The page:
Can you just say why you haven’t asked law enforcement to investigate what you are alleging is a crime?
WEINER: You — you know, Dana, if I was giving a speech to 45,000 people and someone in the back of the room threw a pie or yelled out an insult, would I spent the next two hours responding to that?
[Reporters continue to press for an answer]
WEINER: Sir — permit me — permit me — do you guys want me to finish my answer?
QUESTION: Yes, this ques — this anywhere.
QUESTION: did you send it or not?
WEINER: If I were giving a speech to 45,000 people and someone in the back threw a pie or yelled out an insult, I would not spend the next two hours of my speech responding to that pie or that insult. I would return to the things that I want to talk about to the audience that I wanted to talk to –
QUESTION: all you have to do is say no with respect –
WEINER: — and that is what I intend to do at this point.
Representative Weiner was completely oblivious to how guilty this exchange actually made him look. He repeatedly refused to answer legitimate and direct questions. He was evasive throughout the entire exchange. His on-point message that he was trying to assert was that he wasn’t going to cooperate with the reporters by talking about it any more. He had work to do and he wasn’t going to allow this to distract him from it.
Now segue to questions being posed to the Democrat leadership:
Top Democrats in the House are giving no credence to those looking to find a real scandal.
California’s Nancy Pelosi, the House minority leader, stuck to her party’s main legislative focus Thursday — “Medicare, Medicare, Medicare.” When questioned as to whether the situation was turning into a distraction, Pelosi replied “That’s your problem. If that’s what’s important to you, then that’s what you’ll report. That’s not what’s important to us.”
Nancy gives the same prepared response, in essence. We’re not going to answer your questions about this. It is all a distraction.
Obviously there was some backroom discussion somewhere prior to this exchange about how to damage control Weinergate. Representative Weiner was obviously unable to handle the public relations aspects of this on his own because his attempts to do so were only raising more questions. Deeply embarrassing questions. Questions that the Democrats and Weiner in particular did not want reporters digging into. And to make matters worse, Weiner’s own behavior was only making him look more guilty.
So the Democrats obviously decided that the best strategy was to simply clam up. Everyone all the way up to Nancy Pelosi and probably beyond are now all going to be singing from the same coordinated handbook to try and contain this situation. [Aside: Isn't this the same strategy that Obama is now following regarding inquiries into the circumstances surrounding the Osama bin Laden killing? To simply stop releasing any additional information?]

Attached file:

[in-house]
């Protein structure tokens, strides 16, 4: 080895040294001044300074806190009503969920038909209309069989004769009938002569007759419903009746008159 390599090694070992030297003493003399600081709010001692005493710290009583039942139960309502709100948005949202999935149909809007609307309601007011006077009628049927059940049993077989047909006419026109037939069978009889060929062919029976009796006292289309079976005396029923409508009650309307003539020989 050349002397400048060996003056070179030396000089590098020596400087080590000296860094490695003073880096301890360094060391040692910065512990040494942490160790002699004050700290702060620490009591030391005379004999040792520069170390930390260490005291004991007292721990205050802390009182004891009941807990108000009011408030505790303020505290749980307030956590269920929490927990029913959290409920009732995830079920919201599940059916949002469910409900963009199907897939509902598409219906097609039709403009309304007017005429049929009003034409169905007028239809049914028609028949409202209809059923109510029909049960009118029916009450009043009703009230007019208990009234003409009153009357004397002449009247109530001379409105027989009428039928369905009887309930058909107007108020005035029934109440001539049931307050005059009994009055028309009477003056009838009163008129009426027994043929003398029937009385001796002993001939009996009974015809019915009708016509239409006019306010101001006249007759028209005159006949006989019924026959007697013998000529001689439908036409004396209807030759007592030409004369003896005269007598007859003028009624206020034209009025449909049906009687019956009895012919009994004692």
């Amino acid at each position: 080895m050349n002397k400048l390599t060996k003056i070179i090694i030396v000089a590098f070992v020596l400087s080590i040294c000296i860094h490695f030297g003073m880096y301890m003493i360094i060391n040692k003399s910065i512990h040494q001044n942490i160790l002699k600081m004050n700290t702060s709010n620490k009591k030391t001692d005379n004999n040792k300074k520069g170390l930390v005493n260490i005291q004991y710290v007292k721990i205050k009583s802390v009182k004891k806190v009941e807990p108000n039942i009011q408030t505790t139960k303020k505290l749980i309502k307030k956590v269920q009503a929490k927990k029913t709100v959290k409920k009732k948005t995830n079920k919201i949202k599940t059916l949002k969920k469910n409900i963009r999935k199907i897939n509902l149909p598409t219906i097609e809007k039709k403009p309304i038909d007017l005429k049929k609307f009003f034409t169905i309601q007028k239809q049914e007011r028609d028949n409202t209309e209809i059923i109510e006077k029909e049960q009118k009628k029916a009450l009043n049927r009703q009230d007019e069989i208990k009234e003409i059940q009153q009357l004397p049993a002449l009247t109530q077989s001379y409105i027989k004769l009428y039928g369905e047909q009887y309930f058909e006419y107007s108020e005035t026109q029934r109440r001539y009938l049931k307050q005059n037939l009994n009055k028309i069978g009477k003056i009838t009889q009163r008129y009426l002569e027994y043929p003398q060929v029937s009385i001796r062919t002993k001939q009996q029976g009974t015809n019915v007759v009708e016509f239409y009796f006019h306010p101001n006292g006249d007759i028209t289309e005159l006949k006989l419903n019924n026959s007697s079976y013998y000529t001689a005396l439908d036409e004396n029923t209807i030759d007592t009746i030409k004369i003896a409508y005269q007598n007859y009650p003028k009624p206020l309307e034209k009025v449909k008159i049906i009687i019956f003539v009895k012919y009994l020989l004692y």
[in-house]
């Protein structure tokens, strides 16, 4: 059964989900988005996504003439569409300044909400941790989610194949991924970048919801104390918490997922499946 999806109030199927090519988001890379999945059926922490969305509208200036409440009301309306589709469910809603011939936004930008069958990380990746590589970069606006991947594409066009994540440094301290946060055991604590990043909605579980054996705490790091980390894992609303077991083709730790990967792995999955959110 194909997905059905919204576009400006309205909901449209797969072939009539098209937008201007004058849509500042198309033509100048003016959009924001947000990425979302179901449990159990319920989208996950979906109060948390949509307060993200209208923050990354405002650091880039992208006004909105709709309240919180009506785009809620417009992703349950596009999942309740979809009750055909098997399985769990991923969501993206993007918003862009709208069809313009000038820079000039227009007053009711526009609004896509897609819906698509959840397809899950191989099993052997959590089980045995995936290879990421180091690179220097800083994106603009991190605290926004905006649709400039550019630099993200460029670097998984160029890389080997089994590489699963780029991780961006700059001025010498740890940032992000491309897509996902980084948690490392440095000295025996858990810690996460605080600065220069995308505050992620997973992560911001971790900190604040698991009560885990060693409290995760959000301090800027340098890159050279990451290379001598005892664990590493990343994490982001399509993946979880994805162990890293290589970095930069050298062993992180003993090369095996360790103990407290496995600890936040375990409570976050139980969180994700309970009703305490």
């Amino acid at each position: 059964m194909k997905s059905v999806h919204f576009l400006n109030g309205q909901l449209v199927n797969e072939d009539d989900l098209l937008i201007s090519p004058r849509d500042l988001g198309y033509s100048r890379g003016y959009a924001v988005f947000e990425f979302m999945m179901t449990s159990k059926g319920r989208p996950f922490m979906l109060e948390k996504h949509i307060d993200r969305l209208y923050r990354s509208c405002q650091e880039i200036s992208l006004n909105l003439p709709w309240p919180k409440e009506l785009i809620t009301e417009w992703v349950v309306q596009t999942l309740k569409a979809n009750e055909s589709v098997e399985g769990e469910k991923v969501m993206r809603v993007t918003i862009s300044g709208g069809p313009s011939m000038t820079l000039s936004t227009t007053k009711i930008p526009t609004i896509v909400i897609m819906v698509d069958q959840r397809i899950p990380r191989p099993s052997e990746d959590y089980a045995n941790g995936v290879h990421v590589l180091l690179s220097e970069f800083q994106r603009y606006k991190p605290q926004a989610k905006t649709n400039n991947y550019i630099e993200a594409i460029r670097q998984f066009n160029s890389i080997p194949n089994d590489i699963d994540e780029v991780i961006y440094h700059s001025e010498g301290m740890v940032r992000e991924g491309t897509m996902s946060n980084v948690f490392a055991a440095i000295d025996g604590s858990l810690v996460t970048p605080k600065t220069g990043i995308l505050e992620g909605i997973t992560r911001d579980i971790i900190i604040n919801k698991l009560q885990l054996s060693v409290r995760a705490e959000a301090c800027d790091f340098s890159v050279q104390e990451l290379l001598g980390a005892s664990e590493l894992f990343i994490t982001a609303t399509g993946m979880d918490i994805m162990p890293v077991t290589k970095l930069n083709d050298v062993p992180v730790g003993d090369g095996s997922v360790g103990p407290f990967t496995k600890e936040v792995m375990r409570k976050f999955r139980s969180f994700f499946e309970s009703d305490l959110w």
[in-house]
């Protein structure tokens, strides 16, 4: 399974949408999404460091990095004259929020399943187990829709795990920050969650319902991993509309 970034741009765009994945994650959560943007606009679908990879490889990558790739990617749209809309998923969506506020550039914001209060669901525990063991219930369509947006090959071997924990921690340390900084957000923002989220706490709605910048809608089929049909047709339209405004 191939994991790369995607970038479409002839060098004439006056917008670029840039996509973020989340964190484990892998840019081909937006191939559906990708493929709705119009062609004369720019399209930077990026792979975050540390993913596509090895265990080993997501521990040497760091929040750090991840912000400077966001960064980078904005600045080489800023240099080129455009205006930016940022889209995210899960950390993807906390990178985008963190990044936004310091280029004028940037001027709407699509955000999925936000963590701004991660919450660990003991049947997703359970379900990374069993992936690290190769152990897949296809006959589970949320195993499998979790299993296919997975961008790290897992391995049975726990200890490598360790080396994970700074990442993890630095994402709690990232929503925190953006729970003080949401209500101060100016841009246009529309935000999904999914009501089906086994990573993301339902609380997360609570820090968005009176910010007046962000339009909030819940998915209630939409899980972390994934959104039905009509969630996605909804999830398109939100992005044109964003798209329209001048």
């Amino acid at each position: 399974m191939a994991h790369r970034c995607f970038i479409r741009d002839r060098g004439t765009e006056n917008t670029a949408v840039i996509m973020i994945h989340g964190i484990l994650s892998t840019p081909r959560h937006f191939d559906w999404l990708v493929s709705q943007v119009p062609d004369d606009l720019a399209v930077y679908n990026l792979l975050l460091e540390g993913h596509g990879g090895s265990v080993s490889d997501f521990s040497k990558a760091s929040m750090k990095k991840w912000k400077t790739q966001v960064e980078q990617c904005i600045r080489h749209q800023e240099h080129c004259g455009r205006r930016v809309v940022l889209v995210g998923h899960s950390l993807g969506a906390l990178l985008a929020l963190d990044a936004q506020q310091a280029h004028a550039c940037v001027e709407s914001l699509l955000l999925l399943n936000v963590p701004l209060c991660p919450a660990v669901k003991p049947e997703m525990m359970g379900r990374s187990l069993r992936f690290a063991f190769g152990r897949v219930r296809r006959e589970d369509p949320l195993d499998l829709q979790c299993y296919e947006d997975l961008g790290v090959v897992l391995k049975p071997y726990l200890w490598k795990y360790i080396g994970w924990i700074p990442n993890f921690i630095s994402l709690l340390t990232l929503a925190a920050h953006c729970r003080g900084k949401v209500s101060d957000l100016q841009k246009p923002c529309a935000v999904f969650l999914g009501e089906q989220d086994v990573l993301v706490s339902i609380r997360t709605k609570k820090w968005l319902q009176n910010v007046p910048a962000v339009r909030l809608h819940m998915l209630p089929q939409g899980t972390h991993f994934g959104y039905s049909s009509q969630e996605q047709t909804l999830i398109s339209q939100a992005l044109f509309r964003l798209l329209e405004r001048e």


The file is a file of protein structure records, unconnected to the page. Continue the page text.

I don’t know if Wiener was hacked, or not. I don’t know if the photo was of him, or not. But what IS clear is that Weiner has something to hide here and that’s why the reporters are continuing to press the issue. If he was hacked, as he claims, then why downplay the need for a formal investigation into that hacking. It is a serious crime. For some reason Weiner doesn’t want the FBI or the Capital Police to be looking into his twitter account. So the real question here is, what does Weiner have to hide?
Even Chris Matthews thinks that Weinergate is an embarassment to the Democrat party, possibly of a magnitude of sufficient proportions that it may cost the Democrats seats in upcoming elections.
In fact, Matthews thinks it’s even possible that Republicans can successfully attack the whole Democratic party over Weiner’s behavior and retain control of the House of Representatives as a result.
In her usual delightful style, Ann Coulter weighs in on Weinergate making the point that by calling the incident a hacking Weiner may have unleashed the need for a formal investigation … something that Wiener is now claiming vociferously that he does not want:
Weiner isn’t a celebrity: He’s a CONGRESSMAN. Whoever can hack into his Twitter account may be able to hack into other congressmen’s accounts — or into Weiner’s briefing files from, say, the Department of Defense.
(Indeed, unless the alleged hacker is arrested, who knows how many Anthony Weiner penis shots could start circulating on Twitter?)
But when one of Weiner’s colleagues, Rep. Cliff Stearns, R-Fla., requested a congressional investigation into cybersecurity based on Weiner’s self-proclaimed computer attack on his Twitter account, Weiner denounced and insulted Stearns.
The best Weiner can do now is try to take his utterly humiliating penis photo out of the realm of criminal law by eliding “hacked” into “pranked.” Legally, it’s not clear what the difference is.
He’s stuck angrily announcing that he wants to move on, there’s important work to be done, and calling a CNN reporter a “jackass” merely for asking if Weiner sent the penis photo or not.
For a guy who’s suddenly taking the position that this was all just a harmless prank, he seemed pretty bent out of shape at that CNN press conference. If that condition persists for more than four hours, congressman, consult your doctor.